“Someday is not a day of the week.” – Janet Dailey
Procrastination … we’ve all done it. Instead of making the difficult phone call, we re-organize the files on our desk. Instead of working on next year’s budget, we plan the office holiday party. Instead of hitting send on the email that could get us our dream job, we look over the cover letter and resume just one more time.
Putting something off doesn’t make it go away. The responsibility is still there tomorrow and the day after that and the day after that. The longer we put something off, the bigger it grows in our minds and it gets harder and harder to find something else, anything else, to do other than what we know we need to be acting on.
Knowing all of this, what are some of the reasons we procrastinate and just what can we do to stop it?
- No clear deadline. If we give ourselves until whenever to get something done, that’s exactly how long it’s going to take. Set a deadline for each activity and write it down where you (and perhaps others) can see it. This holds you accountable to yourself and others.
- Task feels overwhelming. Getting next year’s marketing plan done is a big, big job. Looking at the job in its entirety can be overwhelming. So don’t look at it in its entirety. Break the big job down into small, actionable steps. Spending 30 minutes conducting market research doesn’t sound so bad, does it? Be sure to set timelines around the small, actionable steps.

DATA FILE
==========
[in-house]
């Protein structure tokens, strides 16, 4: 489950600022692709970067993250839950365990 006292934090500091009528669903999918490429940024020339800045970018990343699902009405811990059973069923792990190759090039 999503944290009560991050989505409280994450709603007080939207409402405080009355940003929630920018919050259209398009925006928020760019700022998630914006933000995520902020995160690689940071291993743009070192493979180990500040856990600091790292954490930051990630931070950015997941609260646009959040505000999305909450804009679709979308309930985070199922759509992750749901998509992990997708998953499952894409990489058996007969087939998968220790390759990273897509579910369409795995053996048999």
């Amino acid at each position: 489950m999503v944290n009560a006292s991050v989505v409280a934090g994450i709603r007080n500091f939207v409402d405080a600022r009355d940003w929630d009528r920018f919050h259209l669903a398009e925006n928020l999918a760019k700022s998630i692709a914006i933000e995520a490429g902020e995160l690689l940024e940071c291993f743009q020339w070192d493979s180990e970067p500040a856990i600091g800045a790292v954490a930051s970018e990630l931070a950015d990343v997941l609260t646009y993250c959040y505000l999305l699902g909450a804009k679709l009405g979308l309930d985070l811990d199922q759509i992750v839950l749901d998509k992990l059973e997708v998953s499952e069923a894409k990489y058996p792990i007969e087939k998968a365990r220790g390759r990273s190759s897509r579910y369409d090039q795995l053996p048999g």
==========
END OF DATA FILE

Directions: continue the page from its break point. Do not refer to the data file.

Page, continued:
- Instructions aren’t clear. If you’re not sure what is expected, ask. If you’re not sure where to start, ask. Sometimes we fear that by asking, we demonstrate lack of expertise or understanding. When you think about it, your question will be forgotten much sooner than a missed deadline.
- Fear of failure. The danger with taking on a big challenge is that we may not successfully complete it. The danger with applying for our dream job is we may not get it. It’s much safer to stick with the status quo. It’s safer to stay exactly where we are but if where you are is not where you want to be, that’s not a good thing. When we realize that failure is just another step to success, it becomes a little easier to take the step.
- Fear of success. The problem with success is that then people expect more from us, or at the very least, expect us to repeat our current success. That could mean more work and more responsibility and that can be scary too. What if we can’t repeat the success? What if we don’t like the responsibility? What if’s stall progress and promise.
- Don’t want to do it. There are some things we need to do that we simply don’t want to do. Unfortunately, that doesn’t change the fact that account reconciliation needs to be done or difficult meetings held. Where possible look for ways to make unpleasant tasks more fun. If you can’t make them fun, focus on the sense of relief and accomplishment you’ll feel when you can cross that item off your to do list.
What are some of the reasons you procrastinate? And what have you done to stop procrastination in its tracks?